Letters to the editor

Why Welwyn still works

Welwyn Garden City

I share Gillian Darley’s scepticism over the curious relationship between the government and garden cities (Opinion April 13).

However, the better model, and one that might well be in cabinet members’ minds given the minister for housing’s constituency, is Welwyn Garden City.

Welwyn was founded by a breakaway group from Letchworth who saw new opportunities following the first world war that could be dressed up as philanthropy. Welwyn Garden City was established as, and remained, a private company up to its purchase by the Commission for the New Towns in 1948.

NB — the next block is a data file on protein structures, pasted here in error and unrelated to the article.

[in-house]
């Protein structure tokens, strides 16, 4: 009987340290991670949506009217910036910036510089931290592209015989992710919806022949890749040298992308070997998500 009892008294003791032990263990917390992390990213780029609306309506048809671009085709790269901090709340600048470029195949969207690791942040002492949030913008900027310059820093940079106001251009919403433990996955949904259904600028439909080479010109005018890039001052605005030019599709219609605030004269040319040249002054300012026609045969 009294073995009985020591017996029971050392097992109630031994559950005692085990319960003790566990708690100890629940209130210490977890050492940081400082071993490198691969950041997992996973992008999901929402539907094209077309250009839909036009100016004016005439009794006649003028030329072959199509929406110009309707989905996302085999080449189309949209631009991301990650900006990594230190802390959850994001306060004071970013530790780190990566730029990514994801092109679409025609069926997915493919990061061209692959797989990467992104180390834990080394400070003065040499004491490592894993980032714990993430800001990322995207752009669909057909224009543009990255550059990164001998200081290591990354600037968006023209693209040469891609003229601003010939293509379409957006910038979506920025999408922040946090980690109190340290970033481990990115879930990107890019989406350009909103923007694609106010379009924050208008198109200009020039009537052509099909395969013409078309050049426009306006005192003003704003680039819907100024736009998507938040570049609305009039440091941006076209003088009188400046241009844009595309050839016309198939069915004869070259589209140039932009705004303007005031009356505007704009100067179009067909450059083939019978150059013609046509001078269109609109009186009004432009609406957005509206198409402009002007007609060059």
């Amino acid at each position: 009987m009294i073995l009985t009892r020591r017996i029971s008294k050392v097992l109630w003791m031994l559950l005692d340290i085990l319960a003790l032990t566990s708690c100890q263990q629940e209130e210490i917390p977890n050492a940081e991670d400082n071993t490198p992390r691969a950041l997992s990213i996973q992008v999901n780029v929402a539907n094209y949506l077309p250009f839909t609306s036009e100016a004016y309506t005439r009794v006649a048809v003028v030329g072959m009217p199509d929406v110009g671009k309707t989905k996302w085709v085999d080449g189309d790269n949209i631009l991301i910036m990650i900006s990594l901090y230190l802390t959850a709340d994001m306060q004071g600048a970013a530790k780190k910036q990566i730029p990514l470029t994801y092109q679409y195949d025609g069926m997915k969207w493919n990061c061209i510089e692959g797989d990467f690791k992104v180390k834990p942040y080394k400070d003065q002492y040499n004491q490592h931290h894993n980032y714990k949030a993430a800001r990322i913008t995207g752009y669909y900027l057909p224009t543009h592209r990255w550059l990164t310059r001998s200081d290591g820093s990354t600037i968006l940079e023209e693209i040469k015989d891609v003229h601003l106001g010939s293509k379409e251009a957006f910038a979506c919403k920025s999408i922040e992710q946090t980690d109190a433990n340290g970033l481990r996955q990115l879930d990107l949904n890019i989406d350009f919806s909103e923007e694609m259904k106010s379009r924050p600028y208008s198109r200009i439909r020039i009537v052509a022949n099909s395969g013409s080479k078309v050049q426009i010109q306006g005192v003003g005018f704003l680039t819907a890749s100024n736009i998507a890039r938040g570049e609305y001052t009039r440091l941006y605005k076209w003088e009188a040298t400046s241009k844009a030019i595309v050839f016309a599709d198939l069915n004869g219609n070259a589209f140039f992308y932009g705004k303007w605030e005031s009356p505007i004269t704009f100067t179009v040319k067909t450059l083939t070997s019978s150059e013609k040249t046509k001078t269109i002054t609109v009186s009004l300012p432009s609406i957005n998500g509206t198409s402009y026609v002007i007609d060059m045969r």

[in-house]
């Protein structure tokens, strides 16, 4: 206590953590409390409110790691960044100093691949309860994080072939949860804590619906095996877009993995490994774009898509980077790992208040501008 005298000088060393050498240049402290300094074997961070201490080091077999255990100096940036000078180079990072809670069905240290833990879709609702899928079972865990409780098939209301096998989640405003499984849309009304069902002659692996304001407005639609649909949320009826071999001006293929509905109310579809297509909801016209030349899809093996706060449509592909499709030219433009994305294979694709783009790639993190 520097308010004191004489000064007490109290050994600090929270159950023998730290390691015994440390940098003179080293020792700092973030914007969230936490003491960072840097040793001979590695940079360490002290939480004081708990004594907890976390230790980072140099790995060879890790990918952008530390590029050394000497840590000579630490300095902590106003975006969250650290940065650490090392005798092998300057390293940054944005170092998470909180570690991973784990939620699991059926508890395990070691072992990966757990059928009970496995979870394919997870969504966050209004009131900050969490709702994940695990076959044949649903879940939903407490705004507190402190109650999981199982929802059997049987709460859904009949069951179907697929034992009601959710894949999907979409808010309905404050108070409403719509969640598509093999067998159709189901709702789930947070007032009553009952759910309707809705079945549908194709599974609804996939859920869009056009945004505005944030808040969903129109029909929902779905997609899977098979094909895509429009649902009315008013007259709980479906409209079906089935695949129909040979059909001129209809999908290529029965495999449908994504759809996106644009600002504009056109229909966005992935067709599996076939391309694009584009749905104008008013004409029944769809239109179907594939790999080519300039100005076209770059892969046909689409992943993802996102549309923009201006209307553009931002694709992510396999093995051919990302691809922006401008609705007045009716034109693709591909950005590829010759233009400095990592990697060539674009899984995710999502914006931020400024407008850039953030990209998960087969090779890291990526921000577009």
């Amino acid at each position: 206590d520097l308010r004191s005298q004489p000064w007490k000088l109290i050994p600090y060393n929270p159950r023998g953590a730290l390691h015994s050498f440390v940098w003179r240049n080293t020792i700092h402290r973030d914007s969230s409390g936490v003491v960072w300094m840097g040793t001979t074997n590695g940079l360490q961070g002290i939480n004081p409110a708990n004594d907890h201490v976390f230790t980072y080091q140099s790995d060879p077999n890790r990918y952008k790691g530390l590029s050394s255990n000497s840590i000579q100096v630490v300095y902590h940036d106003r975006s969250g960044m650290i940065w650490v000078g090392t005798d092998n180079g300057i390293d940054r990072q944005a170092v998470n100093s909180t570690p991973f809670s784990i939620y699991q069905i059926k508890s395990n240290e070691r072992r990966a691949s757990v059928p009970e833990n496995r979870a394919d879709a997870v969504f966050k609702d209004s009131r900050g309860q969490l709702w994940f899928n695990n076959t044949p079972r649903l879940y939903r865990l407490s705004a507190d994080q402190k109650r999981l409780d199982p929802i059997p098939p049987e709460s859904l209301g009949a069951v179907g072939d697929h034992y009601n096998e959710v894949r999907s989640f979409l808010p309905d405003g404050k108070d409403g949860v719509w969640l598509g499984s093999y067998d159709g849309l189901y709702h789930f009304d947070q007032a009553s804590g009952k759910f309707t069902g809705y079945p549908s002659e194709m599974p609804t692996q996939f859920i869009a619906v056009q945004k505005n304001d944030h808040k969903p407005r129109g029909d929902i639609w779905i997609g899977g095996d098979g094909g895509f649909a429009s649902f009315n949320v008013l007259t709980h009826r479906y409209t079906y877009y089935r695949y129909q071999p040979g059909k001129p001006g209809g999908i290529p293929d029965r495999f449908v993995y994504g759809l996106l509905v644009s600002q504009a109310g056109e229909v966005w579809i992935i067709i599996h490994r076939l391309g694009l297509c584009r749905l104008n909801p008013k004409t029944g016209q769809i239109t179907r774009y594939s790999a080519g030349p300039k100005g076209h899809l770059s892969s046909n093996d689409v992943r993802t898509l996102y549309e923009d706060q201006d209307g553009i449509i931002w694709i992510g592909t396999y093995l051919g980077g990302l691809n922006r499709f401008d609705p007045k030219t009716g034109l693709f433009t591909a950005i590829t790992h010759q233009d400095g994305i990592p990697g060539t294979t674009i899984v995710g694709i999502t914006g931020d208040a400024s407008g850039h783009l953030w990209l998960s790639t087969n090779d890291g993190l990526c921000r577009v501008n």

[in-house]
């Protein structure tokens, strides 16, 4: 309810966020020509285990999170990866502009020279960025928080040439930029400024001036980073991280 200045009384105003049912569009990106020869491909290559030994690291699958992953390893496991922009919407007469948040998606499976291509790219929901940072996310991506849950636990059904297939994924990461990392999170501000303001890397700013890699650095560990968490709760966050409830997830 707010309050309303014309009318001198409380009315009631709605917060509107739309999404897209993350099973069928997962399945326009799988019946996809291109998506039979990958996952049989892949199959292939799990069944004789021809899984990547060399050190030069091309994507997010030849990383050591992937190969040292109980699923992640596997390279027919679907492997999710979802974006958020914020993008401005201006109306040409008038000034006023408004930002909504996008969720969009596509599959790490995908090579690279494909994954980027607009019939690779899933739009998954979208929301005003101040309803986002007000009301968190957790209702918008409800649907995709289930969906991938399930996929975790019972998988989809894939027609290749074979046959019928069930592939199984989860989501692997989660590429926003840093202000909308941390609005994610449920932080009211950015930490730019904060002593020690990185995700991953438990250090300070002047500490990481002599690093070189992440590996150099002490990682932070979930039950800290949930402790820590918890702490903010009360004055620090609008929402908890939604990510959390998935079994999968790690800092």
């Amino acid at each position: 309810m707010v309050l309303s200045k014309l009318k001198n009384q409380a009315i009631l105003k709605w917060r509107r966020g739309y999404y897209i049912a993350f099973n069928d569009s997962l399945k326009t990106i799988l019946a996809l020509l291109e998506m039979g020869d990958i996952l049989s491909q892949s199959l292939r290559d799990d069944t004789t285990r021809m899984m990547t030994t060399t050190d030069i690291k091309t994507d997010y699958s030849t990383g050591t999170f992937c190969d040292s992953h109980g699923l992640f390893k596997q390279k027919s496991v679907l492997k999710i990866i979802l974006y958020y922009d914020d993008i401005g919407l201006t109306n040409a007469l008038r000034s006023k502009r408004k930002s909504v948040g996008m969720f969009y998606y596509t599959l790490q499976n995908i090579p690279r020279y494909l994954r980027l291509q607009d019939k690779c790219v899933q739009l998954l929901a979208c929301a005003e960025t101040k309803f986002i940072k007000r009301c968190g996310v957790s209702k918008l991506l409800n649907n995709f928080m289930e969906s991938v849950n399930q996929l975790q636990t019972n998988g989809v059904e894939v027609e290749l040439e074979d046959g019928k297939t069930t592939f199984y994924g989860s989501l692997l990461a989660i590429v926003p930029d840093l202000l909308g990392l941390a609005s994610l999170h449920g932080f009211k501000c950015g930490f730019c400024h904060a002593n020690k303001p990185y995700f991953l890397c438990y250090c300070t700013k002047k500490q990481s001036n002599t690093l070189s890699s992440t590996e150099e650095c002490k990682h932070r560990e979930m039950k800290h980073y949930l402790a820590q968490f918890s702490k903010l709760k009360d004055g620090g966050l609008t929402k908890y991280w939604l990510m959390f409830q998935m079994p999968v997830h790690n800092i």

The Garden City company either owned or had substantial shareholdings in most of the businesses that it allowed to trade. It was a company town. George Bernard Shaw, who lived nearby at Ayot St Lawrence, was both an investor who did not expect a return on his money and a sharp critic of the company.

None of this of course diminishes the quality of planning, which is evident, but the credit for this largely belongs to Louis de Soissons, the architect. I know: I have lived here and admired it for the last 40-plus years.

Bryan Scott
Welwyn Garden City, Herts

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